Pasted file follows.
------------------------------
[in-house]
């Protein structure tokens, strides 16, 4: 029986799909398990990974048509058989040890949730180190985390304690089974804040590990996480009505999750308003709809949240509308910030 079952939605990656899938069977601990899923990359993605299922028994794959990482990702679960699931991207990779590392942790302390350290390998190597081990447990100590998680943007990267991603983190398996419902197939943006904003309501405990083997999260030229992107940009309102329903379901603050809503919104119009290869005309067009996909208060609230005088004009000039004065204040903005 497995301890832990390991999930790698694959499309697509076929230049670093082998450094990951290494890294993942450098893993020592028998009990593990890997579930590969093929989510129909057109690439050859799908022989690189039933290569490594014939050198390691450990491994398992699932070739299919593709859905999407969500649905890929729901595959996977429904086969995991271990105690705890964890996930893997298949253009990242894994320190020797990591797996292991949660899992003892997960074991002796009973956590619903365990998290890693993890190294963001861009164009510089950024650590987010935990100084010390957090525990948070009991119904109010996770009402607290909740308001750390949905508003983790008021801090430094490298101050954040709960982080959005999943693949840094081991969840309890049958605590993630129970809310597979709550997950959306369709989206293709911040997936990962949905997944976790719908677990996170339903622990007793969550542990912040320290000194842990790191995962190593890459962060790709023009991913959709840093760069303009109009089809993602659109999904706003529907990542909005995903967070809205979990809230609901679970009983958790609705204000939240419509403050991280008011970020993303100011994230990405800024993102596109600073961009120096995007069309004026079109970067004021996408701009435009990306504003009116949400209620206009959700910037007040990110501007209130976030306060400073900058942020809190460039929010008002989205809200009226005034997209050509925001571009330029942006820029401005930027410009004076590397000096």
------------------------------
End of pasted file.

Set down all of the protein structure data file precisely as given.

[in-house]
């Protein structure tokens, strides 16, 4: 029986799909398990990974048509058989040890949730180190985390304690089974804040590990996480009505999750308003709809949240509308910030 079952939605990656899938069977601990899923990359993605299922028994794959990482990702679960699931991207990779590392942790302390350290390998190597081990447990100590998680943007990267991603983190398996419902197939943006904003309501405990083997999260030229992107940009309102329903379901603050809503919104119009290869005309067009996909208060609230005088004009000039004065204040903005 497995301890832990390991999930790698694959499309697509076929230049670093082998450094990951290494890294993942450098893993020592028998009990593990890997579930590969093929989510129909057109690439050859799908022989690189039933290569490594014939050198390691450990491994398992699932070739299919593709859905999407969500649905890929729901595959996977429904086969995991271990105690705890964890996930893997298949253009990242894994320190020797990591797996292991949660899992003892997960074991002796009973956590619903365990998290890693993890190294963001861009164009510089950024650590987010935990100084010390957090525990948070009991119904109010996770009402607290909740308001750390949905508003983790008021801090430094490298101050954040709960982080959005999943693949840094081991969840309890049958605590993630129970809310597979709550997950959306369709989206293709911040997936990962949905997944976790719908677990996170339903622990007793969550542990912040320290000194842990790191995962190593890459962060790709023009991913959709840093760069303009109009089809993602659109999904706003529907990542909005995903967070809205979990809230609901679970009983958790609705204000939240419509403050991280008011970020993303100011994230990405800024993102596109600073961009120096995007069309004026079109970067004021996408701009435009990306504003009116949400209620206009959700910037007040990110501007209130976030306060400073900058942020809190460039929010008002989205809200009226005034997209050509925001571009330029942006820029401005930027410009004076590397000096």